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      Long-Term Weekly Gonadal Steroid Treatment: Effects on Plasma Prolactin, Sexual Behavior and Hypothalamic-Preoptic Area Catecholamines

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          Treatment of intact female rats with weekly injections of estradiol benzoate followed 48 h later by progesterone reliably induced high levels of sexual behavior. After 15–20 treatments, 25% of one group of females became refractory to the sexual-activity-inducing effects of ovarian steroids. The apparent deficit in sexual behavior could not be attributed to variation in prolactin secretion, as long-term steroid treatment resulted in greatly elevated circulating prolactin levels (>1 µg/ml) which were equivalent in good sexual responders (lordosis quotient, LQ ≧ 90) and sexually refractory females (LQ ≤ 20). In control rats, short-term steroid treatment (5 weeks) decreased dopamine (DA) and dihydroxyphenylacetic acid (Dopac) concentrations in the median eminence (ME) and induced good sexual behavior. Interestingly, a similar pattern of decreases in DA and Dopac levels of ME was observed in those long-term-treated rats displaying good sexual behavior but not in the sexually refractory females. Further, a significant increase in DA concentration in the preoptic-an-terior hypothalamic area of the sexually refractory females was observed. These data are interpreted to suggest that (1) severe and chronic elevations in circulating levels of prolactin, induced by chronic ovarian steroid treatment, are not universally associated with a disruption of sexual behavior and (2) increased dopaminergic function in the ME, seen in females with normal sexual behavior, was conspicuously absent in female rats that became refractory to the sexual-behavior-inducing effects of ovarian steroids.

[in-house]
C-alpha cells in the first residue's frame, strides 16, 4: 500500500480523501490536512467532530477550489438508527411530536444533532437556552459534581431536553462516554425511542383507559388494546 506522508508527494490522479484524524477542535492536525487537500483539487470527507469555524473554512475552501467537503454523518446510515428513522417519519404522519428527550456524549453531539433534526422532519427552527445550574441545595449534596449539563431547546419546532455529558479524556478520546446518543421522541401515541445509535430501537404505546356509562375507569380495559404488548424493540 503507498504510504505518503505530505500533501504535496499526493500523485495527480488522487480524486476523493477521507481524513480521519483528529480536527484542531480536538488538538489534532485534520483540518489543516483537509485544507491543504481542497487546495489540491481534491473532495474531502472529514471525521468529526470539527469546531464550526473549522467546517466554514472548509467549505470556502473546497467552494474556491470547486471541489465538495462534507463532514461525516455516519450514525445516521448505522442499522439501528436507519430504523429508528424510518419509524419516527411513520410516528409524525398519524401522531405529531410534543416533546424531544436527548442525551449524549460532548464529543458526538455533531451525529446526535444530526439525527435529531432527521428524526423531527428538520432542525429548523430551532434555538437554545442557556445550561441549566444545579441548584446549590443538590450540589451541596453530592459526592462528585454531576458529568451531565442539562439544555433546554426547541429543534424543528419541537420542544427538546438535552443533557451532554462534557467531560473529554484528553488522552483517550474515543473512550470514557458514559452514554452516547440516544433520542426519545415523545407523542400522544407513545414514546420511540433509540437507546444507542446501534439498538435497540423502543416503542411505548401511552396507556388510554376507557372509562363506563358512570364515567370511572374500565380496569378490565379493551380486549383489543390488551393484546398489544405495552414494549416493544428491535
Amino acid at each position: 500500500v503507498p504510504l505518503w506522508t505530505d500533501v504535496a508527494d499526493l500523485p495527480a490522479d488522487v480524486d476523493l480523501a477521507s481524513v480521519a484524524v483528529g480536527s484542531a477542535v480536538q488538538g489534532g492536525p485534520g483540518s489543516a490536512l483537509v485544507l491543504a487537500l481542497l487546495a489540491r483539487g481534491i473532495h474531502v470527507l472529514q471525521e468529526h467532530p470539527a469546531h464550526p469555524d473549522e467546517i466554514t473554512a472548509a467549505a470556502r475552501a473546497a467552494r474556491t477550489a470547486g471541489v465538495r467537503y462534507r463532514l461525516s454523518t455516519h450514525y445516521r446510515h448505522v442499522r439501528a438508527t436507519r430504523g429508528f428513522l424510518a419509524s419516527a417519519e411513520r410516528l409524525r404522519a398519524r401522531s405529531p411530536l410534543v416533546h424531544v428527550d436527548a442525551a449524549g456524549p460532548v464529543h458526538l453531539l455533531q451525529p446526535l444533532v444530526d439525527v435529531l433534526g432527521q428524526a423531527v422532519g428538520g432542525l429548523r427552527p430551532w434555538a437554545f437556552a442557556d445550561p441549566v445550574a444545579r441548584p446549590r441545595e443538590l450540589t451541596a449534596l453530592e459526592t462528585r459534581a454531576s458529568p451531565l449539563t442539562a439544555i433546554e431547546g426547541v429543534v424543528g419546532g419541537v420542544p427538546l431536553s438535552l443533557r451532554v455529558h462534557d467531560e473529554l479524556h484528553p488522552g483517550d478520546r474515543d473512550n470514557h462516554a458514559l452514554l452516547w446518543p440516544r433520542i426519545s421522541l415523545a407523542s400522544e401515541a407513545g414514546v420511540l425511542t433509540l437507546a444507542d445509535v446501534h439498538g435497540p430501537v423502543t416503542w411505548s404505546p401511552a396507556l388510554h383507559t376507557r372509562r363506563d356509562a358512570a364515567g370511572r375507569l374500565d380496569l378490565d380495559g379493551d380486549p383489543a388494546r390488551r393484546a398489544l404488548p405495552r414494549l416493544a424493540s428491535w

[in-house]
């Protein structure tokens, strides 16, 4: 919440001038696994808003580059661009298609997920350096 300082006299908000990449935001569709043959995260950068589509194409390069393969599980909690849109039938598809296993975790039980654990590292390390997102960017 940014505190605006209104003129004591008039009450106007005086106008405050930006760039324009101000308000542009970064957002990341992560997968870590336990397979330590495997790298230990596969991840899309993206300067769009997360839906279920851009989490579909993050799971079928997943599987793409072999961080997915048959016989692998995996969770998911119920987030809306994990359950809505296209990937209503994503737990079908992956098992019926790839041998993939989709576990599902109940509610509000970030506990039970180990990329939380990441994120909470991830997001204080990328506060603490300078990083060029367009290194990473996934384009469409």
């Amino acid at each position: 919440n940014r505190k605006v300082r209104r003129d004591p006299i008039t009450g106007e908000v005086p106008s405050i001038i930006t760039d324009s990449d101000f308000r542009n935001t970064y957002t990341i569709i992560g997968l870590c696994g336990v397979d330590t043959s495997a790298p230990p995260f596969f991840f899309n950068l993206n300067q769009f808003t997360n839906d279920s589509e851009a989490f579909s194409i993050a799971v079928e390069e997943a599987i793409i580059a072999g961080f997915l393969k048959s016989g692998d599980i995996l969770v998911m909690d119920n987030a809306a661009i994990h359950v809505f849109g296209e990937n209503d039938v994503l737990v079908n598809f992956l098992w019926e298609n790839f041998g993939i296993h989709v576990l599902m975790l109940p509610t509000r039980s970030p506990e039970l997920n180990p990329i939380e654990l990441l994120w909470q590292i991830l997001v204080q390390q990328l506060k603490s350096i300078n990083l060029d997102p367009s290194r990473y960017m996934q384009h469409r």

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          Author and article information

          S. Karger AG
          01 April 2008
          : 44
          : 4
          : 488-493
          aDepartment of Obstetrics and Gynecology, University of Florida College of Medicine; and bDepartment of Pharmacodynamics, University of Florida College of Pharmacy, Gainesville, Fla., USA
          124691 Neuroendocrinology 1986;44:488–493
          © 1986 S. Karger AG, Basel

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          Pages: 6
          Original Paper


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